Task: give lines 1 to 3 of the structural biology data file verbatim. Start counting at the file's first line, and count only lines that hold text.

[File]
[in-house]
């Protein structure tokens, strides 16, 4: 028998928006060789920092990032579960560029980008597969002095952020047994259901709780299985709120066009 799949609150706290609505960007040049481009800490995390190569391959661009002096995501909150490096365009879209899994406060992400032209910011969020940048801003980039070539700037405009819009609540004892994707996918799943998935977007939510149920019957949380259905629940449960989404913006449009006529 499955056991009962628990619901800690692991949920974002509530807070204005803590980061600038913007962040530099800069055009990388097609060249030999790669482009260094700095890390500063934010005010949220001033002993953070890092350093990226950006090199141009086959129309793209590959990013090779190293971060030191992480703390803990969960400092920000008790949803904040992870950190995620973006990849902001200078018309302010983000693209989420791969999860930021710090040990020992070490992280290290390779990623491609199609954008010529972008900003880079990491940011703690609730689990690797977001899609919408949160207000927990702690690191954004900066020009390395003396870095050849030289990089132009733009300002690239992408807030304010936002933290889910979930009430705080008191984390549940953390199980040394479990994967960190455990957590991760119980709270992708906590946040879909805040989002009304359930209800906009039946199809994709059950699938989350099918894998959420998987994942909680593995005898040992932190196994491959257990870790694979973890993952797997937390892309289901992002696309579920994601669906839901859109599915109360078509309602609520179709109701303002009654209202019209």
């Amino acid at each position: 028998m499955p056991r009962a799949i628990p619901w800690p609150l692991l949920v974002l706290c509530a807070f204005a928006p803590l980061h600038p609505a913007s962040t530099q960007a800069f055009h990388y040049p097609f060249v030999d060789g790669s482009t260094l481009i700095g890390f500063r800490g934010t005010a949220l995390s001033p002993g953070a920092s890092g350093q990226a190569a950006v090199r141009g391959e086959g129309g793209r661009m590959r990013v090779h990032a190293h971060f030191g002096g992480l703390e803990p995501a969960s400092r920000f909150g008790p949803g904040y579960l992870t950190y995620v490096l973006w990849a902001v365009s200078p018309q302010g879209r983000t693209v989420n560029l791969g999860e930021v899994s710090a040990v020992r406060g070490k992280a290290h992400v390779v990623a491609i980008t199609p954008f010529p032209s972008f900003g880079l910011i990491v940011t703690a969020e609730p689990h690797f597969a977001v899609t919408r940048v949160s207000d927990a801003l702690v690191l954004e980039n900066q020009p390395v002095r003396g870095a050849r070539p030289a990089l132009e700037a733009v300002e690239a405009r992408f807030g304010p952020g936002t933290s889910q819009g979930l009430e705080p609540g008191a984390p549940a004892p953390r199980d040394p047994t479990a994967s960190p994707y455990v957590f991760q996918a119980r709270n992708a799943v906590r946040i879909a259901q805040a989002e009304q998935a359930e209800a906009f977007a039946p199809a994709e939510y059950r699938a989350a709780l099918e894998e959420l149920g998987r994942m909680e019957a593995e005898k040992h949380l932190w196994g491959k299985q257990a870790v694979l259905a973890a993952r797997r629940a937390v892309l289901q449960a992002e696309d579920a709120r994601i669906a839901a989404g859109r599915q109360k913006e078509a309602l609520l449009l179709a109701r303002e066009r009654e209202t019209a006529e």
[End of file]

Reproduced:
[in-house]
């Protein structure tokens, strides 16, 4: 028998928006060789920092990032579960560029980008597969002095952020047994259901709780299985709120066009 799949609150706290609505960007040049481009800490995390190569391959661009002096995501909150490096365009879209899994406060992400032209910011969020940048801003980039070539700037405009819009609540004892994707996918799943998935977007939510149920019957949380259905629940449960989404913006449009006529 499955056991009962628990619901800690692991949920974002509530807070204005803590980061600038913007962040530099800069055009990388097609060249030999790669482009260094700095890390500063934010005010949220001033002993953070890092350093990226950006090199141009086959129309793209590959990013090779190293971060030191992480703390803990969960400092920000008790949803904040992870950190995620973006990849902001200078018309302010983000693209989420791969999860930021710090040990020992070490992280290290390779990623491609199609954008010529972008900003880079990491940011703690609730689990690797977001899609919408949160207000927990702690690191954004900066020009390395003396870095050849030289990089132009733009300002690239992408807030304010936002933290889910979930009430705080008191984390549940953390199980040394479990994967960190455990957590991760119980709270992708906590946040879909805040989002009304359930209800906009039946199809994709059950699938989350099918894998959420998987994942909680593995005898040992932190196994491959257990870790694979973890993952797997937390892309289901992002696309579920994601669906839901859109599915109360078509309602609520179709109701303002009654209202019209």
């Amino acid at each position: 028998m499955p056991r009962a799949i628990p619901w800690p609150l692991l949920v974002l706290c509530a807070f204005a928006p803590l980061h600038p609505a913007s962040t530099q960007a800069f055009h990388y040049p097609f060249v030999d060789g790669s482009t260094l481009i700095g890390f500063r800490g934010t005010a949220l995390s001033p002993g953070a920092s890092g350093q990226a190569a950006v090199r141009g391959e086959g129309g793209r661009m590959r990013v090779h990032a190293h971060f030191g002096g992480l703390e803990p995501a969960s400092r920000f909150g008790p949803g904040y579960l992870t950190y995620v490096l973006w990849a902001v365009s200078p018309q302010g879209r983000t693209v989420n560029l791969g999860e930021v899994s710090a040990v020992r406060g070490k992280a290290h992400v390779v990623a491609i980008t199609p954008f010529p032209s972008f900003g880079l910011i990491v940011t703690a969020e609730p689990h690797f597969a977001v899609t919408r940048v949160s207000d927990a801003l702690v690191l954004e980039n900066q020009p390395v002095r003396g870095a050849r070539p030289a990089l132009e700037a733009v300002e690239a405009r992408f807030g304010p952020g936002t933290s889910q819009g979930l009430e705080p609540g008191a984390p549940a004892p953390r199980d040394p047994t479990a994967s960190p994707y455990v957590f991760q996918a119980r709270n992708a799943v906590r946040i879909a259901q805040a989002e009304q998935a359930e209800a906009f977007a039946p199809a994709e939510y059950r699938a989350a709780l099918e894998e959420l149920g998987r994942m909680e019957a593995e005898k040992h949380l932190w196994g491959k299985q257990a870790v694979l259905a973890a993952r797997r629940a937390v892309l289901q449960a992002e696309d579920a709120r994601i669906a839901a989404g859109r599915q109360k913006e078509a309602l609520l449009l179709a109701r303002e066009r009654e209202t019209a006529e």